October 25, 2009

Fall Comes to the Nisqually Watershed

When fall comes to the Nisqually watershed it's no more shy of color than it is shy of water when visited by floods in winter. The lower portions of the watershed are protected by Alder Dam. Above the dam Mt. Rainier Park and the like have felt the river's force and witnessed it's course shift at will. Standard mountain snow melt carries with it significant levels of debris; silt, rock and trees. With a changing climate and receding glaciers, the volume of water and debris appears to be changing as well.

The image on the left at the bottom was taken at Longmire from the community building parking lot looking toward the river bed and bridge. This area hasn't been accessible for quite awhile due to damage done by flooding. A short distance downstream a once popular camp ground belongs to the river once more. Two images up is a rock faced ridge seen from the same spot. The massive amount of rock carried and deposited by flood waters in contrast to the beauty of the land, plant life and orange/red color tucked into the bluff is riveting from that spot.

Other images show views of the Ashford/Elbe areas along with Ohop valley, further down the road. A project is afoot on the Ohop. Around the turn of of the last century another of the Army Corp of Engineers channelization projects focused on the Ohop valley and its waters. The intent was water control and exposing more rich farm land. And it is, rich and beautiful farm land. Of course the side effect of that action changed the speed the water traveled, (now channeled instead of meandering) which changed its temperature, the health of the nutrients it carried and left little chance for fish to make it upstream and spawn. The full project will return miles of this water course back to it's natural crookedness. The first phase is nearing completion. After natural plantings and support work are done, it will be left to settle in over winter. Next year the channel will be opened to this newly naturalized section. More sections will follow.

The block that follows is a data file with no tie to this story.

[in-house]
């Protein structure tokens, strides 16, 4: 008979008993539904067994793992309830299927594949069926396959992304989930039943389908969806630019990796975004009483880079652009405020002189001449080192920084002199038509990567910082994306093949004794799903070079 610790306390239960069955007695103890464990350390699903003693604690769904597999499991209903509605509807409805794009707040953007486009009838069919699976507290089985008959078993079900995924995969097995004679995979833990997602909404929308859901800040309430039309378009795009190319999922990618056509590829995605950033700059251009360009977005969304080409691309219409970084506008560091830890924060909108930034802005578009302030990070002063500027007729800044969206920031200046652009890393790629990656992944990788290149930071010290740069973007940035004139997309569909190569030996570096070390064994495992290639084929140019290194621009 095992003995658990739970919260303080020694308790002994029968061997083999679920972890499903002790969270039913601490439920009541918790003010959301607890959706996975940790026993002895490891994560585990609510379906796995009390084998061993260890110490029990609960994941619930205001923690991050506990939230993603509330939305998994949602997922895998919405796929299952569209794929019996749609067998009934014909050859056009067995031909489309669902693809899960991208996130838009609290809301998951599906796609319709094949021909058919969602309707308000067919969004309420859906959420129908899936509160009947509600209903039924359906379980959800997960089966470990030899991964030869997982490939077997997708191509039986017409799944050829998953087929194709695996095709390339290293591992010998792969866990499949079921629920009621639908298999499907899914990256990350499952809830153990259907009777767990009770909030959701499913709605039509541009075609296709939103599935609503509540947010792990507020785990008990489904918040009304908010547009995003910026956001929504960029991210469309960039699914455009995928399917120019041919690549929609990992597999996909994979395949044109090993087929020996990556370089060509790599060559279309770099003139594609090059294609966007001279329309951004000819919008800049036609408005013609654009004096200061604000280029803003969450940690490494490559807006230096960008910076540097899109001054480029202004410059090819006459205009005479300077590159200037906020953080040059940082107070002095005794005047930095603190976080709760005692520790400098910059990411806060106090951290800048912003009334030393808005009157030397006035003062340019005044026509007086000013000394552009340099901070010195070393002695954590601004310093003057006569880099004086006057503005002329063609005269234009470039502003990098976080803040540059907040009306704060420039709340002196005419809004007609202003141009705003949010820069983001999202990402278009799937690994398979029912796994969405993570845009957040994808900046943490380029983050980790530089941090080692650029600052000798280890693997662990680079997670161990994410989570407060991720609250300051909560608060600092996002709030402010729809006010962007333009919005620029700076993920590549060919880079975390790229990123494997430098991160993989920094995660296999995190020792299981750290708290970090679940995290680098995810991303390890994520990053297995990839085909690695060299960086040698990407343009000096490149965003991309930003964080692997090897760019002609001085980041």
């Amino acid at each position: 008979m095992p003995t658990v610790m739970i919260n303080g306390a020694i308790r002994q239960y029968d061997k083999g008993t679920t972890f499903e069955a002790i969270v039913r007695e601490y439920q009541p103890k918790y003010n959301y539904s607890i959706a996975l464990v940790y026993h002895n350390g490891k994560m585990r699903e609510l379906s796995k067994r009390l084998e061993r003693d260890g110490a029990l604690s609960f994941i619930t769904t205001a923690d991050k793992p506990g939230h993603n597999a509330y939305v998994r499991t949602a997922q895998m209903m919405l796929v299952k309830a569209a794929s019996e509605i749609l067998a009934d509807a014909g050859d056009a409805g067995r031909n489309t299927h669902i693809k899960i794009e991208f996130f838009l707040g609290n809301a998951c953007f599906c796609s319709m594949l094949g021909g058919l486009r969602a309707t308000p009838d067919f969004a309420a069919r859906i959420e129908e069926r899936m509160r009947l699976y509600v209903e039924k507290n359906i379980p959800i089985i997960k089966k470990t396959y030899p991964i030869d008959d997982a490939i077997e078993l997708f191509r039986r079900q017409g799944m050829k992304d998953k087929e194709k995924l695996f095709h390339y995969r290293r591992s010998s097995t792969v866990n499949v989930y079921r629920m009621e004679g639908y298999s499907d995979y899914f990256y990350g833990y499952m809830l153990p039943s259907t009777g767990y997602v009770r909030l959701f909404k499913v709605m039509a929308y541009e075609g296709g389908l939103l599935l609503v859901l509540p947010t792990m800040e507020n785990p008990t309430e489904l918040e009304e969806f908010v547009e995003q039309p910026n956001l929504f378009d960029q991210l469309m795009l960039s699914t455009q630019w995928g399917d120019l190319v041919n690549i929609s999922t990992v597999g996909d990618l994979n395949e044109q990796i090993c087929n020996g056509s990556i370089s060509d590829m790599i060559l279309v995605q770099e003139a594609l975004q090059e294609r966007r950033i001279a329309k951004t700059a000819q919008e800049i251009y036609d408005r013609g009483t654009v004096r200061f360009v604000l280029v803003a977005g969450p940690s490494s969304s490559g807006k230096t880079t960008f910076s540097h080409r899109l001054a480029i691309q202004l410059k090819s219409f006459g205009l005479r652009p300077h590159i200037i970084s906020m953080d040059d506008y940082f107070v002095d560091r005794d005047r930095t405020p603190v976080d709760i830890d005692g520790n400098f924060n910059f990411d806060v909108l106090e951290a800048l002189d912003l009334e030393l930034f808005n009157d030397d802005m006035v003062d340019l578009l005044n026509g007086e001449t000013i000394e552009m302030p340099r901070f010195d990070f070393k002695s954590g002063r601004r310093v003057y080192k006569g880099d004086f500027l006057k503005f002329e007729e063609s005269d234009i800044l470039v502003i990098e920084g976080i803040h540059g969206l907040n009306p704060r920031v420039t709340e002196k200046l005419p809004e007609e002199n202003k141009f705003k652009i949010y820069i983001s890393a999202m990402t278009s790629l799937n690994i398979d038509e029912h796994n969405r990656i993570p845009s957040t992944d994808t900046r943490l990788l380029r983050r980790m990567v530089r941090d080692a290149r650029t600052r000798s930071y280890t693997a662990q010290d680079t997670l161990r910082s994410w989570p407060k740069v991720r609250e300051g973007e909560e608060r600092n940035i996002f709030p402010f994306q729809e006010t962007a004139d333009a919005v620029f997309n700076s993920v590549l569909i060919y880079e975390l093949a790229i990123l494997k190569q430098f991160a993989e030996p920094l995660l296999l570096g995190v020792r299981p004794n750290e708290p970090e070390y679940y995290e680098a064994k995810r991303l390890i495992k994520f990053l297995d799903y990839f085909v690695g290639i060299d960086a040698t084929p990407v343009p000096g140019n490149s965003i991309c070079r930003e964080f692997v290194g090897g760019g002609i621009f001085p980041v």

This Ohop undertaking is possible due to the collaboration of a multitude of people working together over time. The Nisqually Land Trust, The Nisqually Tribe, property owners, jurisdictions, agencies, the Watershed Council and more supported the idea of taking action on a BIG dream.

Standing alone in the Ohop Valley last week, looking at this amazing project, I was once again reminded of what a great time it is to be alive. We humans have misused our planet in untold ways, evidence is everywhere. BUT...evidence of healthy, successful change exists as well and needs to be given voice. Not only to educate the folks not paying attention, but to support those who work daily to protect and steward our futures. There are many important BIG dreams. We need to encourage those who dream while making the dreams real through funding. If we don't, we will wear down the dreamers who are usually the doers as well.

Clear as mud right? Well probably not. The catalyst? I listened to a friend speak at a meeting (that Nisqually morning) about the overwhelming reality he faces as the Land Trust director knowing that the few thousand acres of land acquired to date is a drop in the bucket compared to what needs to be protected to offset tree loss projections. His vision of protection jumped from a few thousand to forty thousand acres. He and others have been tireless and inventive in acquiring funds for existing Land Trust lands. It takes that. Being tireless and inventive. And a strong, caring, enthusiastic spirit. He definitely has that. Throwing in ample doses of humor and sarcasm will give you his full recipe for success. But...the numbers, projections, studies, stories and economy paint a picture he is struggling with.

That looming 40,000 acre number didn't just fall from the sky. It is a direct result of the economic challenges that are toppling some of the timber companies in that area. As a result, they are selling their lands in sections to developers. Today timber companies manage and rotate crops the way farmers do. Their harvest practices have improved immensely through the years. They make pretty good environmental neighbors when following the rules. Plus those rules and practices yield more healthy wood stocks. A win win. However, when business fails they under the gun to divest. And my friend, a dreamer and doer, found himself low of spirit and overwhelmed with reality; the speed of what's coming and how to stop it.

So why is this a great time to be alive? To be encouraged that people are worried? Because concern initiates action. Help people like my friend, the dreamer and DOER, restore the planets health acre by acre, project by project, plant by plant, fish by fish. Pick your species, they all need help. I hope you'll join with me in taking action today! And if you are so inclined, here is a link to the Nisqually Land Trust.

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